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Marxist Literary Theory. Marxist Literary Theory. A form of critique for interrogating all societies and their texts in terms of specific issues – especially class exploitation and the attitudes shared within a given culture. Focuses more on social and political elements

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Marxist literary theory1
Marxist Literary Theory

  • A form of critique for interrogating all societies and their texts in terms of

    specific issues – especially class exploitation and the attitudes shared within a given culture.

  • Focuses more on social and political elements

    than artistic and visual elements of

    a text


Key terms
Key Terms

  • Proletariat

  • Bourgeoisie

  • Capitalism

  • Oppression

  • Exploitation

  • Class conflict


Who was karl marx
Who was Karl Marx?

  • German philosopher who criticized the injustice inherent in the European capitalist system of economics operating in the 19th century.

  • Believed that capitalism allowed the rich (bourgeoisie) to benefit at the expense of the workers (proletariat).


  • The relationship between the two classes is one characterized by exploitation and conflict.

  • The relationship is exploitative because, while the workers produce the products (and the profits) the bourgeoisie possess the rights of ownership to the profits

  • Given the position of dominance of one class over another in the economic realm, the rest of society will be organized to serve the interests of the dominant class.


Questions raised by the marxist literary lens
Questions Raised By the Marxist Literary Lens characterized by exploitation and conflict.

  • How does the author’s social and economic class show through the work?

  • Does the work support the economic and social status quo, or does it advocate change?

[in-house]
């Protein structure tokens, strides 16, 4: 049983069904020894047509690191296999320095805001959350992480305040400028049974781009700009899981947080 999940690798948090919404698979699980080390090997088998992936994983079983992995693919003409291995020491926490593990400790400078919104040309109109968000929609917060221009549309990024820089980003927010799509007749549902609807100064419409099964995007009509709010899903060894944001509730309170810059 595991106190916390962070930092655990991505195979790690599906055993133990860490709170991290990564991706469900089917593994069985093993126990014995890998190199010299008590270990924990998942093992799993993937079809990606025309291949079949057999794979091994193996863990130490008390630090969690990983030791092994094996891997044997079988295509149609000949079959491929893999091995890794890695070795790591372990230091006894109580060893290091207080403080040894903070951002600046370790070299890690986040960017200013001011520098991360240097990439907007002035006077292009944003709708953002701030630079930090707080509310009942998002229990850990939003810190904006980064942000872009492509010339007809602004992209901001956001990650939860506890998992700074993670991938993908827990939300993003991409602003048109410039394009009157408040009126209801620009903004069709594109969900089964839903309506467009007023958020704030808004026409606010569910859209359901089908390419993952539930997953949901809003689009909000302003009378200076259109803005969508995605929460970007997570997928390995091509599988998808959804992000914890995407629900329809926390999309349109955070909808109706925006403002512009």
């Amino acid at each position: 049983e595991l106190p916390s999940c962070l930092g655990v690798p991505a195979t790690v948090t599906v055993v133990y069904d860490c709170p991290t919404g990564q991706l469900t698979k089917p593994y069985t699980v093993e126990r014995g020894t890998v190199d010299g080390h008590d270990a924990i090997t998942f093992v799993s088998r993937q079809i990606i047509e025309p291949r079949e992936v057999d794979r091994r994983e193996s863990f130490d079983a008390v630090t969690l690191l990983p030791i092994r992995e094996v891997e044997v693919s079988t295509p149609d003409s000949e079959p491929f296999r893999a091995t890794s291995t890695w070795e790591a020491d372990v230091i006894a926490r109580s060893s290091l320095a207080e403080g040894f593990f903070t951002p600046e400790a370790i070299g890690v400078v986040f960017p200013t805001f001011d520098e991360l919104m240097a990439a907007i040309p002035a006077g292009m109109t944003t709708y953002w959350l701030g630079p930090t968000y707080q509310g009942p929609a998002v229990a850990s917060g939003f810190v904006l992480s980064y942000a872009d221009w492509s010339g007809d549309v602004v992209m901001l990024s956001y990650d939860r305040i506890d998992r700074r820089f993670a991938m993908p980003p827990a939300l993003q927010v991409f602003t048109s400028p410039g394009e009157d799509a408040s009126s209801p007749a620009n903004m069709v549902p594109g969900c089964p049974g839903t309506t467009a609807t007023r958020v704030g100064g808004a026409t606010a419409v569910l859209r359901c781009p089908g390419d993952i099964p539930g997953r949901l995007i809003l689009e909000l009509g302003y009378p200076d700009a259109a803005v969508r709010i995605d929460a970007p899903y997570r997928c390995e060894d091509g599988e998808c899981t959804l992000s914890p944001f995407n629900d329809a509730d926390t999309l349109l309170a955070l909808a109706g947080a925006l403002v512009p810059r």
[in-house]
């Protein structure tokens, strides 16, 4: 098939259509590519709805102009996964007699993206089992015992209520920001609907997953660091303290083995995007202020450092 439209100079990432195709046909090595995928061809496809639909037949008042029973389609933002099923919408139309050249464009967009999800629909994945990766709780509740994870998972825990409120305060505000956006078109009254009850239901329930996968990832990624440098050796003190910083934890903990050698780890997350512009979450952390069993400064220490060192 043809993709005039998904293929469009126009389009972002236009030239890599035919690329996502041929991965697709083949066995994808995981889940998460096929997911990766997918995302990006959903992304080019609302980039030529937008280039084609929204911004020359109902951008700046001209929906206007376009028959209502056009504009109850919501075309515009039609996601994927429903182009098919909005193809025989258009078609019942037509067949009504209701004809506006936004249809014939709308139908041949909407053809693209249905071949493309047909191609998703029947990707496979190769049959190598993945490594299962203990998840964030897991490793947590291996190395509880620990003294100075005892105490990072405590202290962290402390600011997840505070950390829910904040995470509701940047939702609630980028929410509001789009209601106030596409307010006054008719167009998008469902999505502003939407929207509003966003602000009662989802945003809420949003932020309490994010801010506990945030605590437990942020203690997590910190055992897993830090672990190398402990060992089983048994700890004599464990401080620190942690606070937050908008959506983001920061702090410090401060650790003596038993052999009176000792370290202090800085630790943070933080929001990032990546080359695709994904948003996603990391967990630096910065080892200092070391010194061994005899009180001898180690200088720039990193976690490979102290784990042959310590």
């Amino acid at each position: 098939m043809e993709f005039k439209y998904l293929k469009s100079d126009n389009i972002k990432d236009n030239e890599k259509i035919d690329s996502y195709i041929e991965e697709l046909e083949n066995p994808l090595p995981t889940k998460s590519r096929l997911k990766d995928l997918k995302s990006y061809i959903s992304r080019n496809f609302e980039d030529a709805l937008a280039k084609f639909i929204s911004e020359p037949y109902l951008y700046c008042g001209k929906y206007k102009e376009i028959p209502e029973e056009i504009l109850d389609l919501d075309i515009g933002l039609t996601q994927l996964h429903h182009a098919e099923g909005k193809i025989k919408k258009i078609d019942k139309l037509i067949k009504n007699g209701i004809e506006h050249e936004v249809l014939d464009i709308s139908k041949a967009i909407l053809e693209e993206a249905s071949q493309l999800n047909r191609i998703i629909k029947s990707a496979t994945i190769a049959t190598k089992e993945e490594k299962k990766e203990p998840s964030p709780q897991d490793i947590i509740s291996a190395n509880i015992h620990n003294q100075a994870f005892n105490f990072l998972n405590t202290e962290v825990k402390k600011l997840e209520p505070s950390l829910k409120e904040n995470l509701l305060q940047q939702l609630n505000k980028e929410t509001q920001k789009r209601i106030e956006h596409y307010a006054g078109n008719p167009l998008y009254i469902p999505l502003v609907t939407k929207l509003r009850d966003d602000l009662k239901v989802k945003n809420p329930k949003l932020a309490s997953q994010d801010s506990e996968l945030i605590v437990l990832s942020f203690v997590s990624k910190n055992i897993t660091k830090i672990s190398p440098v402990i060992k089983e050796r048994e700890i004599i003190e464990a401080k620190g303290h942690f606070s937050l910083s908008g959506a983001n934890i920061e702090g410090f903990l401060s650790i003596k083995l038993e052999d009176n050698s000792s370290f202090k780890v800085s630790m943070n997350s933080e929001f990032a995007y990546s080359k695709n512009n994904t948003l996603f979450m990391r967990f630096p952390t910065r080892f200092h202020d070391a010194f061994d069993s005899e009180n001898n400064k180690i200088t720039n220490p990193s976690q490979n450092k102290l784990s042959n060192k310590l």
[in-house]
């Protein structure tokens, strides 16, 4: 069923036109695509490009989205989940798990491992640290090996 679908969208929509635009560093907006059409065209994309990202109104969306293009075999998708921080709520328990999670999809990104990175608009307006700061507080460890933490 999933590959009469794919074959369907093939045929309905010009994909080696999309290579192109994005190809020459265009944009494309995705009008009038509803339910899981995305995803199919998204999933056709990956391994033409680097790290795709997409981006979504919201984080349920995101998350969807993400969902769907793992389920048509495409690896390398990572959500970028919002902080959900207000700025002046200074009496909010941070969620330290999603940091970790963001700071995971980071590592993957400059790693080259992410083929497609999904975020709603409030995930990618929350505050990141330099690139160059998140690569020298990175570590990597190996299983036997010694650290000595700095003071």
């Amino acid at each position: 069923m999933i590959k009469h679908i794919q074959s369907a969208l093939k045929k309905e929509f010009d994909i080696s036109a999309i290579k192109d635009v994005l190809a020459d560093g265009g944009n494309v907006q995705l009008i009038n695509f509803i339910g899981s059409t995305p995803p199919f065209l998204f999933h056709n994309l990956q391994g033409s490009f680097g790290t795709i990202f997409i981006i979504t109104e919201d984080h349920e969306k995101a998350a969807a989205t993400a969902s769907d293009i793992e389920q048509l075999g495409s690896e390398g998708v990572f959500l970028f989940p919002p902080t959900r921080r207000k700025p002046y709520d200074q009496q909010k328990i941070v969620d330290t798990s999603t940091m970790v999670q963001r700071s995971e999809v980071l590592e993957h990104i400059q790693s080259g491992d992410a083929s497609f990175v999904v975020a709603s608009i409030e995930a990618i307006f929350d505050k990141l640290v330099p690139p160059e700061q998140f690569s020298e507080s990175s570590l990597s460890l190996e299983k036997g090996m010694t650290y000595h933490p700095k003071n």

• What role does the class system play in the work?

  • What role does class play in the work; what is the author’s analysis of class relations?

  • How do characters overcome oppression?

  • What does the work say about oppression; or are social conflicts ignored or blamed elsewhere?


Marxist criticism
Marxist Criticism characterized by exploitation and conflict.

  • A Marxist critique of a text would:

  • Analyze the representation of class distinctions and class conflict and the impact it has on the poor

  • Examine the history and the culture of the times as reflected in the text and question the factors that influence characters to behave the way that they do

  • Examine the author’s social class and investigate how he/she either correctly or incorrectly pictures this historical period


  • Show how the working class is trapped characterized by exploitation and conflict.

  • Show how the working class is oppressed

  • Show how the working class can end their own oppression

  • Expose class conflict

  • Who or what is the dominant class?

  • What does the dominant class believe?

  • How do they impose their beliefs on others?


Union characterized by exploitation and conflict.

Not me alone—

I know now—

But all the whole oppressed

Poor world,

White and black,

Must put their hands with mine

To shake the pillars of those temples

Wherein the false gods dwell

And worn-out altars stand

Too well defended,

And the rule of greed’s upheld—

That must be ended. —Langston Hughes


Works cited
Works Cited characterized by exploitation and conflict.

Appleman, Deborah. Critical Encounters in High School English: Teaching Literary Theory to Adolescents. New York, Teachers College Press, 2000.

Brewton, Vince. “Marxism.” The Internet Encyclopedia of Philosophy. 2002.

14 Sept. 2004 < http://www.iep.utm.edu/literary.htm >.

Bressler, Charles E. Literary Criticism: An Introduction to Theory and Practice. Englewood Cliffs: Prentice Hall, 1994.

Brizee, Allen. “Karl Marx.” Marxist Literary Criticism. 2000. 18 Sept. 2004 <http://athena.english.vt.edu/~hbrizee/marxindex.htm >.

“Karl Marx.” 15 Sept. 2004 < http://ni206173181.blogspot.com >.

Mansour, Dr. Wisam. “Marxist Literary Theory.” 2000. 16 Sept. 2004

< www.geocities.com/Athens/Academy4573/Lectures/marxism.html >.

Murfin, Ross and Ray, Supryia. The Bedford Glossary of Critical and Literary Terms. Boston/New York: Bedford/St. Martins, 2003.

Schakel and Ridl. Approaching Poetry: Perspectives and Responses. New York: St. Martin’s Press, 1997.

“Marxism.” Wikipedia: The Free Encyclopedia. 14. Sept. 2004 < en.wikipedia.org/wiki/Marxism >.


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